The Bishop Ryan wrestling team accomplished one thing last season it hadn't in a while.
This year, the Lions would like to pin down another goal.
The dual squad made the program's first Class B state tournament since 2003, but convincing losses to Lisbon and North Border-Cavalier sent Ryan home without placing. A repeat performance won't be good enough for Lions coach Chase Lee.
Bishop Ryan senior wrestler Ben Mayer tosses junior Braden Kalamaha during a practice at Bishop Ryan High School on Monday.
"I would say that there are greater expectations at least from my point of view," Lee said. "I do expect my team to qualify as a dual team and I expect us to finish top five this year."
The Lions, who beat Harvey-Wells County and lost to Hazen-Beulah to start their season, return a few individual state qualifiers from a year ago who will try to execute Lee's plans.
Ben Mayer's second year on the team was much different than his first. As a sophomore, Mayer won just one match. Last season, he had 19 wins before dropping his two individual bouts at state.
Mayer, who also runs track, said he started the sport only after Lee "came up to me in the hallway and kept talking to me until I went in" and that he wants to drop a weight class sometime within the next couple of weeks. Mayer, 2-0 this season, spent last year at the 152-pound class.
"It's a mindset," he said. "You have to be determined and you have to have some willpower to get there."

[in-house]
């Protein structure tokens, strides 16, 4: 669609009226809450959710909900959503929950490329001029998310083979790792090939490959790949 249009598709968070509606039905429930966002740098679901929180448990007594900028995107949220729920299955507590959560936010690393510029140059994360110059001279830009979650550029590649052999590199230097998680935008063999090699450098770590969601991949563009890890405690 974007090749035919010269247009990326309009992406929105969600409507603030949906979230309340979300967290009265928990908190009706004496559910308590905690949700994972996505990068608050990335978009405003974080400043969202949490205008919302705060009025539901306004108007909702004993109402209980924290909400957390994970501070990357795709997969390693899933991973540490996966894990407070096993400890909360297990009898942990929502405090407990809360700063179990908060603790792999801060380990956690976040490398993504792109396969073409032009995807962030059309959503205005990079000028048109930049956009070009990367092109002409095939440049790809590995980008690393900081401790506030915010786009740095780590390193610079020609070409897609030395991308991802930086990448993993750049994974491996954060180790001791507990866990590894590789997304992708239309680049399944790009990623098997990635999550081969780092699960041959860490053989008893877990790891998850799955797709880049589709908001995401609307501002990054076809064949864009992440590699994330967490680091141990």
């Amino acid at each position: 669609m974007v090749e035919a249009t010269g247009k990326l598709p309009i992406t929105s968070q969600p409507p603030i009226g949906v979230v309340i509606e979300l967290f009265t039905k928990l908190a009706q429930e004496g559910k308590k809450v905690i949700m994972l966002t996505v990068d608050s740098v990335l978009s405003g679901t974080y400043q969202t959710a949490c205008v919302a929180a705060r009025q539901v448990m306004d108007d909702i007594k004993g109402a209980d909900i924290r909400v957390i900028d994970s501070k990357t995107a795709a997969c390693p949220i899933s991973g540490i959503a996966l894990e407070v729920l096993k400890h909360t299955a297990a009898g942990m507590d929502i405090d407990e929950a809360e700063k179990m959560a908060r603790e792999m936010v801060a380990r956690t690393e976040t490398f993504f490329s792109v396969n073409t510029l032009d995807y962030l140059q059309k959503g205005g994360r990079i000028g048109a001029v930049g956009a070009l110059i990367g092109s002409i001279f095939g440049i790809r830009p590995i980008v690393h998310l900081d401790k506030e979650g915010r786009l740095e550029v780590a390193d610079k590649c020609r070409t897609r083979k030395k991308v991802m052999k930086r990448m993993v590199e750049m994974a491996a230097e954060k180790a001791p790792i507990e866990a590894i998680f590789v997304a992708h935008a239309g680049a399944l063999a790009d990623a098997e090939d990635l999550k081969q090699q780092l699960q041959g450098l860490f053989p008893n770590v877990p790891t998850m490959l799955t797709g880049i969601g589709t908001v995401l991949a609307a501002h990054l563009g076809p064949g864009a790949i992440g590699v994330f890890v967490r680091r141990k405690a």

Also trying to drop down is junior Keaton Merck. Merck has qualified for state three times in his four years on the team but has failed to win a bout there. To change that this season, Merck - 1-1 at 145 this year - will strive to get to 138 by Christmas.
Merck - whose dad, Daniel Merck, owns the ATA Martial Arts in Minot - is trained in Gracie jiu-jitsu. He said his dad forced him to take up wrestling because the sport would improve his jiu-jitsu abilities. But it does have its differences.
"In wrestling, you're more full-out for the whole six minutes," Keaton Merck said. "In jiu-jitsu you're waiting for your opponent to make the wrong move and reacting to that and getting them into a bad position. It's a lot more moves than wrestling and a lot more moves to master. But I'd say wrestling is much more vigorous because you're constantly going at it for six minutes."
New to the Ryan wrestling program is junior Mason Kramer. The football, baseball and basketball standout (he'll wrestle and play basketball this winter) didn't have enough practices under his belt to participate in the season-opening triangular. But the heavyweight has done enough in a few short workouts to draw high expectations from his coach.
"It's been amazing watching him the first three days of practice," Lee said. "He's been picking things up real quick. He's a big, strong kid. I think he'll have real quick success and I expect him to be phenomenal for us his senior year."
Ryan travels to Velva for an individual tournament at 10 a.m. on Saturday.